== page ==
The moment you give me that address, then you are in expectation of my promise. It is as good as yours because I promised that I would do as I said. During that time, there is an expectation on your end for me to fulfill my word to you. The moment you get those cards, the promise is fulfilled…but actually, it was fulfilled the moment I sent it to you. You just didn’t have the physical proof of it, although it was in the mail.

But what if you didn’t trust me, and gave me a bogus address, just to see IF I would send it? I don’t know on my end what is true or not, so unless somebody gave the address, “123 Sesame Street”, I would have no idea what is honest or not. But I am still bound by my word to send those cards because I said I would.

Now if those cards go to the wrong address, that is not my fault…that is YOUR fault. If you gave me bogus information to see IF I would honor my word, then you were never in faith to begin with. Or, if you gave me an address that you are no longer at, or a post office box that you never check, then you missed out on the promise because you were not diligent to receive what was given to you.

The promise was there, but often times we reject it because of other circumstances. Just as we do the same to other people, we do the same to God, but yet we expect Him to do it anyway, even if we fall completely out of faith with Him.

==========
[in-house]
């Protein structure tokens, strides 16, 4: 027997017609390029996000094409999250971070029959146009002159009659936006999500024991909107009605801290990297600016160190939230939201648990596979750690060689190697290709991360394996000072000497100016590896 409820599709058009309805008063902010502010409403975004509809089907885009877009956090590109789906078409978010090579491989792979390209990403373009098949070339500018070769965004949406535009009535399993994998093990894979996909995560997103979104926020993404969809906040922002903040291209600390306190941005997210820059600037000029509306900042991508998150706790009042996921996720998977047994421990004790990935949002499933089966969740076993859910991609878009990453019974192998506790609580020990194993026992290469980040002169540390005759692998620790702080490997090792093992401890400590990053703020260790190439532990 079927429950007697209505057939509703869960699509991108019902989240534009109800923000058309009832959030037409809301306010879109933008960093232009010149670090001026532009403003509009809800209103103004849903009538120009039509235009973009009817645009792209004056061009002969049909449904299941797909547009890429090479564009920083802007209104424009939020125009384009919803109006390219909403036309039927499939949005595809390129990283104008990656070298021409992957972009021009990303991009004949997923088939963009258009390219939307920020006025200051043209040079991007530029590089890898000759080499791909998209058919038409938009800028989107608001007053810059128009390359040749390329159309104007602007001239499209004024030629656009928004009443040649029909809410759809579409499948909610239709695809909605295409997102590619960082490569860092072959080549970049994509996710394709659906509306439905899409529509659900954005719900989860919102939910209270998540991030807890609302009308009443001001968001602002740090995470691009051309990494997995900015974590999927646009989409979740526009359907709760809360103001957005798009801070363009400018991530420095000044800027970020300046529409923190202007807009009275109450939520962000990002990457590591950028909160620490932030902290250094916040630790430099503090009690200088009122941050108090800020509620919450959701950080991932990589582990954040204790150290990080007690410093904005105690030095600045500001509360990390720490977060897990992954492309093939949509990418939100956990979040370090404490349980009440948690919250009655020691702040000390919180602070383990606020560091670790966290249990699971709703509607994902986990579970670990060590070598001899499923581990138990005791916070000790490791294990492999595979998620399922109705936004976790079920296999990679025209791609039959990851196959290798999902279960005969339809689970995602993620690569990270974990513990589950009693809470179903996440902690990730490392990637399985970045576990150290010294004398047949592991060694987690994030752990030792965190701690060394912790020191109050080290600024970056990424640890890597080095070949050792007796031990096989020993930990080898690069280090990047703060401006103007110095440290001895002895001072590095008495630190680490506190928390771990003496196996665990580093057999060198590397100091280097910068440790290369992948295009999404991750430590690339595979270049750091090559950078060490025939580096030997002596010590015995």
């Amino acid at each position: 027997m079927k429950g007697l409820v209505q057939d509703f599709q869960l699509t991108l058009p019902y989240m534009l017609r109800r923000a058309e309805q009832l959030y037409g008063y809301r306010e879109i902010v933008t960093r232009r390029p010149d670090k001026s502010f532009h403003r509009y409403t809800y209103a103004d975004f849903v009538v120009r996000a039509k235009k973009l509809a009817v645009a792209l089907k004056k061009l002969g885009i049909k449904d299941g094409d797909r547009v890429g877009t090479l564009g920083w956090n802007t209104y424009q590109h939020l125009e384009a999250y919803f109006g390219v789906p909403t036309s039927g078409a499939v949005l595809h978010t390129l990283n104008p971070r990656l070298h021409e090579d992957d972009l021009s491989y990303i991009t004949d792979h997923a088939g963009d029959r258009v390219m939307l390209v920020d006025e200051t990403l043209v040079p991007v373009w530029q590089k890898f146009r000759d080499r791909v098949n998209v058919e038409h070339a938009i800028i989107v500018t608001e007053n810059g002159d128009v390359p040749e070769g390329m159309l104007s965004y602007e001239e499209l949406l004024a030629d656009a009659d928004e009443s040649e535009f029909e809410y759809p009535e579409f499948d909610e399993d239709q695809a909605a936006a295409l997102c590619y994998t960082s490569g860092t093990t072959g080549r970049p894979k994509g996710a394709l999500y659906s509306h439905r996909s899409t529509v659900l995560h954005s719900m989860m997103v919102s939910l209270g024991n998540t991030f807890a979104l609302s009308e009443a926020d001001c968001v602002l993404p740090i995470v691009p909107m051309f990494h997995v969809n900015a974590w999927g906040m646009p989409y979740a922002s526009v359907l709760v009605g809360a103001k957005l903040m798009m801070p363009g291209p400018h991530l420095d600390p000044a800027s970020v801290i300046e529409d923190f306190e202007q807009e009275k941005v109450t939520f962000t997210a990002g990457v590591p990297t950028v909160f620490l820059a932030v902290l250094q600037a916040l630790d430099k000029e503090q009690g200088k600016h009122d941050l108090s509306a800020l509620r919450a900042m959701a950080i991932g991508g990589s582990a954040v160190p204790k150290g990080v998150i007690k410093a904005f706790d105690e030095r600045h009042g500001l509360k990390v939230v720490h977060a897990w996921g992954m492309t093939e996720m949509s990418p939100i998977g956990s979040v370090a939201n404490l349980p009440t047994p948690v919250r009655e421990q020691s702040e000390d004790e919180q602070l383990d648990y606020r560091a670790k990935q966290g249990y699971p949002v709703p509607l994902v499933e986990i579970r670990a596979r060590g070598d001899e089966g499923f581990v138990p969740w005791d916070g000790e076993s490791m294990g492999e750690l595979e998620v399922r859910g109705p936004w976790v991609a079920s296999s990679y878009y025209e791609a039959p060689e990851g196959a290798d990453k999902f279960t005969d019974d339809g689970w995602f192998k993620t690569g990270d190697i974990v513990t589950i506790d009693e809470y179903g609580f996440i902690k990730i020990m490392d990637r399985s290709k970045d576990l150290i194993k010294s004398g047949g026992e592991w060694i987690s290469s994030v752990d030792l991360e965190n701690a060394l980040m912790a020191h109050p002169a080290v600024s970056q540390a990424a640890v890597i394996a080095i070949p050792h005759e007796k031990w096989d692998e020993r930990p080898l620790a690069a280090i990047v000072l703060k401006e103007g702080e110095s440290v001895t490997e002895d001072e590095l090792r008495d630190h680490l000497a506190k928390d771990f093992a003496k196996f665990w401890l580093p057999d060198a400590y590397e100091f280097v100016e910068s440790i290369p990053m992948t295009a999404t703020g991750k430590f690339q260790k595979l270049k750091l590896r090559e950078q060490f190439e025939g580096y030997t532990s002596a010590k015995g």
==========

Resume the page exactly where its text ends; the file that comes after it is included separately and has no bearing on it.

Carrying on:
We have all been there, so I am not criticizing anyone in particular, I know I have been there more than once, so in some ways I am talking about myself, but doing so to help you understand what you may need to do. So many of us have loved ones in prison that we are afraid for, and pray for things but are still in too much fear to believe in it.

What if your son got sentenced to 20 years, and you were afraid you may never see him again? Twenty years is a long time folks. What if that mother went to God and prayed that her son could possibly come out sooner? We all know that it would take a miracle for that to happen…which is why we pray to God anyway. Man on his own cannot make miracles unless the power of God is with them to do it.

If you are going to pray, you have to have faith, or it may not work. I started to say that it WILL not work, but I know God is merciful and can see the hearts of us all, but I can say that without faith you cannot please God. And that goes in a few ways, one being in that you have to trust that God can, and WILL answer your prayer, but it also means something else:

It means you have to let God work it out, instead of you trying to figure everything out for yourself. I mean, if you could do it yourself, you would not need God anyway, right?

A lot of times when I get emails from people with loved ones in prison or prison related issues, I read to see the faith in it. If there is faith, then things can go well, but sometimes I read emails where the person talks more about the problem than about the prayer and faith they have.

You can’t do both.